Friday, February 13, 2015


The Grove

In Blake's poetry the word appears 27 times. What did he mean?

"....And we are put on earth a little space,
That we may learn to bear the beams of love
And these black bodies and this sunburnt face
Is but a cloud, and like a shady grove.
For when our souls have learn'd the heat to bear,
The cloud will vanish, we shall hear His voice,
Saying, 'Come out from the grove, my love and care
And round my golden tent like lambs rejoice...',"
(Little Black Boy)

"If we are wrathful Albion will destroy Jerusalem with rooty Groves
If we are merciful, ourselves must suffer destruction on his Oaks:
Why should we enter into our Spectres. to behold our own corruptions
O God of Albion descend! deliver Jerusalem from the Oaken Groves!"
(Erdman 184: Jerusalem Plate 38/43 lines 9-12)

"For a Spectre has no Emanation but what he imbibes from decieving
A Victim! Then he becomes her Priest & she his Tabernacle.
And his Oak Grove. till the Victim rend the woven Veil."
( Jerusalem, 65.60-62; E217) (See also Matthew 27:51)

"Till I turn from Female love

And root up the Infernal Grove,
I shall never worthy be
To step into Eternity.
Let us agree to give up love,
And root up the Infernal Grove;
Then shall we return and see
The worlds of happy Eternity."
(The Spectre)

Notice that the 'love' in the last verse is the 'female love' of the earlier one. This 'love' in Blake's poetry is nothing like godly love; in fact it's just the opposite; it's love of fallen materiality- love of things, like Money, 
Golf, or Whiskey, or your Stomach; see (See Philippians 3:19)

So what did Blake mean with his groves. Damon said it's a "symbol of error"; I say it's a symbol of the 'fallen material world' where the Druid Priests built their Temples and Altars.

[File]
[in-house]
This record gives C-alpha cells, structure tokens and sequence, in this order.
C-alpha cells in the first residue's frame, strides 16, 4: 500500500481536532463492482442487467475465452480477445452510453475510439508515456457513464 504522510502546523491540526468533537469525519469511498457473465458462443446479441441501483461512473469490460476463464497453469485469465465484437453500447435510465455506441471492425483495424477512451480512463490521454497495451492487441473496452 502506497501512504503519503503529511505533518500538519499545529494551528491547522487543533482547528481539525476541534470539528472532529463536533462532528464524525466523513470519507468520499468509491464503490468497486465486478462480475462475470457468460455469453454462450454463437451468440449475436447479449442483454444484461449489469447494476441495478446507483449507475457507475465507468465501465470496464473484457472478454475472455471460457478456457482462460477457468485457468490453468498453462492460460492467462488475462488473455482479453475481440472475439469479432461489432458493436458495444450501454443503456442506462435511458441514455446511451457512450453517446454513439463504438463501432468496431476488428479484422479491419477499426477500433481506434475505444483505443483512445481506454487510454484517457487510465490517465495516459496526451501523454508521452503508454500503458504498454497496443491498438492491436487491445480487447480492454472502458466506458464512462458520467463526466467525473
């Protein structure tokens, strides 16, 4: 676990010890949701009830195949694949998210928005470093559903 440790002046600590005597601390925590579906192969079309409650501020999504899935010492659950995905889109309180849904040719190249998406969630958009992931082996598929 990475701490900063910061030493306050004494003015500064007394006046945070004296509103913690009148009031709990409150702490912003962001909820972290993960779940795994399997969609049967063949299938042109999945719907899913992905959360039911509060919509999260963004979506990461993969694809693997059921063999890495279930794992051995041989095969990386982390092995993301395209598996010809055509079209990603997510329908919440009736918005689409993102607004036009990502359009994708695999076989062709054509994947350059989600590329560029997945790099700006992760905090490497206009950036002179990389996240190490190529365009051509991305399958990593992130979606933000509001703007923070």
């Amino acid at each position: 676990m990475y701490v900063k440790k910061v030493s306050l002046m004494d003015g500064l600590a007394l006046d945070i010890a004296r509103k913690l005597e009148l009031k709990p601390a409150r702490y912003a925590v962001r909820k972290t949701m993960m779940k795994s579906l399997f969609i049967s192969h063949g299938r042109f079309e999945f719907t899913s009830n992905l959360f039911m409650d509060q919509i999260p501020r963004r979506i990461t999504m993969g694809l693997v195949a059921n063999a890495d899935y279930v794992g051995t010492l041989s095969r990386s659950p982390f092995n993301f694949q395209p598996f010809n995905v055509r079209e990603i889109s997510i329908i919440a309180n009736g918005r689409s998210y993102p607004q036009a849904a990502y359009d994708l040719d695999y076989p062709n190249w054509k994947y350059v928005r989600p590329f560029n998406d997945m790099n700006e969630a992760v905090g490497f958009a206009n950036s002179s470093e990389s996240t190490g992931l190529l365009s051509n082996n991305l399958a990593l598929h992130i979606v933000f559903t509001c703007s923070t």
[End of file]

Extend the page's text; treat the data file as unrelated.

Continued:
Blake used thousands of words to describe his primary myth: Creation, Fall, Redemption, Return, and many many pictures to portray it, and many, many capsules of two lines that state it. He wanted us to get it.

Psychologically grove may mean our habitual ways of processing experience, the obstructions we place to acting according to the light we possess, the projections which disguise our inner landscapes, our failure to turn to intuitive abilities to seek understanding; any inner structures which prevent us entering the place prepared for us.

Blake's calls upon us to leave the oaken groves, to rend the woven veil.

"Planting these Oaken Groves: 
Erecting these Dragon Temples" (Erdman 170)

"Patriarchal Pillars & Oak Groves over the whole Earth..." (Erdman 171)

"And build this Babylon & sacrifice in secret groves" (Jerusalem, 60.23; E210)

Blake's grove includes all our prejudices, our hates and fears, our unwillingness or inability to love.

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